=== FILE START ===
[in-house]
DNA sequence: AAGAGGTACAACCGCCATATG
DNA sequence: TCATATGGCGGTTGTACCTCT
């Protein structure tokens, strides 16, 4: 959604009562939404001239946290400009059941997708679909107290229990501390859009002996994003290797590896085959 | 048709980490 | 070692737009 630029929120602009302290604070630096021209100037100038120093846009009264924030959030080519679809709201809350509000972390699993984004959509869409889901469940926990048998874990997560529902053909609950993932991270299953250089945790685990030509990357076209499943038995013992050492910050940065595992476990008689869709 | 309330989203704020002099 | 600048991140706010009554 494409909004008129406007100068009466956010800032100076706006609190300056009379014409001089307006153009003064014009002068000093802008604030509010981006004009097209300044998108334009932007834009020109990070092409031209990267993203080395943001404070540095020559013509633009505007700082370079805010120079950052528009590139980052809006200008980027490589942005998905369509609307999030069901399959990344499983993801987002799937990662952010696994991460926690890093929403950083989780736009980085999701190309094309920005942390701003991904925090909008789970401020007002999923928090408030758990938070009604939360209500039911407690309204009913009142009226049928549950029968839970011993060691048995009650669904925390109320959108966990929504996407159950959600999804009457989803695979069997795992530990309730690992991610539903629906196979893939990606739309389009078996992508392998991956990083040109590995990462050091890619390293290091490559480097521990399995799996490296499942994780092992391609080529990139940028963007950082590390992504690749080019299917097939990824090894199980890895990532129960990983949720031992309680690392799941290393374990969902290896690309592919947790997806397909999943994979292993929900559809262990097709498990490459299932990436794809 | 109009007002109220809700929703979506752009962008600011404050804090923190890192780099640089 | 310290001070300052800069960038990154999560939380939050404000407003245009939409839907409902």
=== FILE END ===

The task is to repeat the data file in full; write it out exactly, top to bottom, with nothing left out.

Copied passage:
[in-house]
DNA sequence: AAGAGGTACAACCGCCATATG
DNA sequence: TCATATGGCGGTTGTACCTCT
């Protein structure tokens, strides 16, 4: 959604009562939404001239946290400009059941997708679909107290229990501390859009002996994003290797590896085959 | 048709980490 | 070692737009 630029929120602009302290604070630096021209100037100038120093846009009264924030959030080519679809709201809350509000972390699993984004959509869409889901469940926990048998874990997560529902053909609950993932991270299953250089945790685990030509990357076209499943038995013992050492910050940065595992476990008689869709 | 309330989203704020002099 | 600048991140706010009554 494409909004008129406007100068009466956010800032100076706006609190300056009379014409001089307006153009003064014009002068000093802008604030509010981006004009097209300044998108334009932007834009020109990070092409031209990267993203080395943001404070540095020559013509633009505007700082370079805010120079950052528009590139980052809006200008980027490589942005998905369509609307999030069901399959990344499983993801987002799937990662952010696994991460926690890093929403950083989780736009980085999701190309094309920005942390701003991904925090909008789970401020007002999923928090408030758990938070009604939360209500039911407690309204009913009142009226049928549950029968839970011993060691048995009650669904925390109320959108966990929504996407159950959600999804009457989803695979069997795992530990309730690992991610539903629906196979893939990606739309389009078996992508392998991956990083040109590995990462050091890619390293290091490559480097521990399995799996490296499942994780092992391609080529990139940028963007950082590390992504690749080019299917097939990824090894199980890895990532129960990983949720031992309680690392799941290393374990969902290896690309592919947790997806397909999943994979292993929900559809262990097709498990490459299932990436794809 | 109009007002109220809700929703979506752009962008600011404050804090923190890192780099640089 | 310290001070300052800069960038990154999560939380939050404000407003245009939409839907409902």